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LYCURGUS.

lace developed itself purely only in those countries where, as in Crete, the Dorians were prevented from mixing with other races. In proportion as they amalgamated with the conquered the Dorian character disappeared, as, for instance, in Corinth, Argos, and Messenia. If therefore Sparta owed to Lycurgus the confirmation of her political ascend-,ency over her subjects, and was thus enabled to preserve and develope the original Dorian cha-.racter, it is explained how Lycurgus could be regarded as the originator of things which in reality he was only accessory in upholding.

5. There is one consideration more to corroborate the view which we take of Lycurgus. We have just mentioned, that the institutions of Sparta were originally not peculiar to her alone, but were common to the whole Dorian race. Muller, in his Dorians^ has proved this point beyond all doubt. He adduces Pindar (iii. 1. § 7), who mentions (Pyth. i. 61) that Hieron the Syracusan wished to establish the new city of Aetna upon the genuine Doric principles. He founded it "with heaven-built freedom, according to the laws of the Hyllean model" i.e. after the example of the Spartan con­stitution ; "for the descendants of Pamphilus and of the Heradeidae, who dwell under the brow of Taygetus, wish always to retain the Doric institutions of Aegimius." This passage is as decisive as can be to prove that the laws of Sparta were considered the true Doric institutions. (Comp. Hermann, Pol. Ant. § 20, 1.) Muller has enlarged upon this subject by tracing remnants of the same Doric institutions in other Doric states, where, as we have seen, they are found effaced more or less, through the admission of strangers to the right of citizenship. But in Crete these institutions were preserved in their full purity to such an extent, that the ancients unanimously made Lycurgus borrow part of his laws from his Cretan kinsmen. (Strab. x. p. 737, a.; Hoeck, Kreta, iii. p. 11.) There existed in that island Helots (called a<pa/«e£-rcu or jUPcwrat), subject provincials (virijicooi), sys-sitia, all nearly on the same principles as in Sparta. The Cretan education resembled that of Sparta in every feature, in short, the whole aspect of political, and still more that of social life, was the same in both countries, whence Plato called their laws a8eA<poi>s vofjiovs. (Plat, de Leg. iii.p. 683, a.; comp. Arist. Pol. ii. 7. § 1.) But, far from discovering in this circumstance a proof that Sparta borrowed her laws from Crete, we recognise in those of the latter country only another independent develop­ment of the Doric institutions (Herm. Pol. Ant. § 20,10), without however denying that of which we have no positive proof, that Lycurgus in his reform may have had in view the similar organisation of the kindred tribe. (Mull. Dor. iii. 1. § 8.) For this purpose it can be indifferent to us whether, as Muller thinks, the Dorians migrated into Crete from the district of mount Olympus long before the Trojan war, so that Minos would be a Dorian, and his legislation founded on Doric principles (Mull, iii. 1. 9), or whether the Dorians only came into Crete sixty, or eighty years after their conquest of Peloponnesus under Pollis and Althaemenes (Diod. iv. 60, \. 80), according to Hoeck (Kreta^ ii. p. 15).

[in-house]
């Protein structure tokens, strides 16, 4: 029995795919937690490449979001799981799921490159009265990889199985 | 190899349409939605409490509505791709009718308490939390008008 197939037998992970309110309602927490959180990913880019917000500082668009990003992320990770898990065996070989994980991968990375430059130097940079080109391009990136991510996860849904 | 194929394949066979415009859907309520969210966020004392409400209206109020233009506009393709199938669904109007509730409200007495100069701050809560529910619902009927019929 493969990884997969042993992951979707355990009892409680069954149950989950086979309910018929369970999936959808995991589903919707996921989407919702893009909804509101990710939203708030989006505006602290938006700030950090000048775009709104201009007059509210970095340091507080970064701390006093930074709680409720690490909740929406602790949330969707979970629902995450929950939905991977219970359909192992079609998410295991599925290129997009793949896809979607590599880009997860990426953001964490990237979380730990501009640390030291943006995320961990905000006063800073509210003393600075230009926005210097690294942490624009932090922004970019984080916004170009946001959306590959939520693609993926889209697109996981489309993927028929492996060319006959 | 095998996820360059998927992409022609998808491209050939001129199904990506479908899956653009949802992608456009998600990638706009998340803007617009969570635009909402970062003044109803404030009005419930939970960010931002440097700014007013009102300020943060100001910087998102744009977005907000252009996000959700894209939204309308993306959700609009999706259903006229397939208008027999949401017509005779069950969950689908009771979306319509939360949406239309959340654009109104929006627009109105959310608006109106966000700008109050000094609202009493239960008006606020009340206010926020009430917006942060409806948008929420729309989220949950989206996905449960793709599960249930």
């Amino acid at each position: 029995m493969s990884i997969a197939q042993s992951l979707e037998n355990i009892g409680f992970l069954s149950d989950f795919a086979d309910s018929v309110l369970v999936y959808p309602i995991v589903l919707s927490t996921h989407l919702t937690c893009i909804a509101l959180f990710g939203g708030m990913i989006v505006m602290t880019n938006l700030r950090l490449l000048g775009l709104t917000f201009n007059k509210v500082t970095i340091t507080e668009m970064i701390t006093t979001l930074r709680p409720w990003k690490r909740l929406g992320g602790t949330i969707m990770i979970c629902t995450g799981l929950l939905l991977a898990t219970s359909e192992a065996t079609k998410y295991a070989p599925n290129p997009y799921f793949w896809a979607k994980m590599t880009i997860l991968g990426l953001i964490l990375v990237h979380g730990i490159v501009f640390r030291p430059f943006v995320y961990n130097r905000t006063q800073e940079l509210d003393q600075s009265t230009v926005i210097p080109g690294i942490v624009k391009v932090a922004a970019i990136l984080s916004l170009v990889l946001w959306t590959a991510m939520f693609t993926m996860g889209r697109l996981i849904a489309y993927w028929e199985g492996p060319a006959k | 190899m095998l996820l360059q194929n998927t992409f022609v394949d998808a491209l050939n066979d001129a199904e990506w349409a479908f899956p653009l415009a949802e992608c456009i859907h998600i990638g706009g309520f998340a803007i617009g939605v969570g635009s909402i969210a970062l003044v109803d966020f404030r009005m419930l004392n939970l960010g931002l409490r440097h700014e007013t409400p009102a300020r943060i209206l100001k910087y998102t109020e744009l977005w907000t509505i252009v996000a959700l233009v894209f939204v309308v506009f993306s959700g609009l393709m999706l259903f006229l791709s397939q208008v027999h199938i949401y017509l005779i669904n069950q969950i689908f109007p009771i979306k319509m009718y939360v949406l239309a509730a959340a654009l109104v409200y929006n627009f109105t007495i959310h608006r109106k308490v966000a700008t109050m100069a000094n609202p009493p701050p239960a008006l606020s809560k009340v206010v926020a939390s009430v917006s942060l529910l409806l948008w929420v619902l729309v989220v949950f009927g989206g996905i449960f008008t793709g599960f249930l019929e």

To sum up our opinion in a few words, we would say that, although we do not deny the historical reality of Lycurgus, or his character as a legislator of Sparta, yet we consider that every thing essential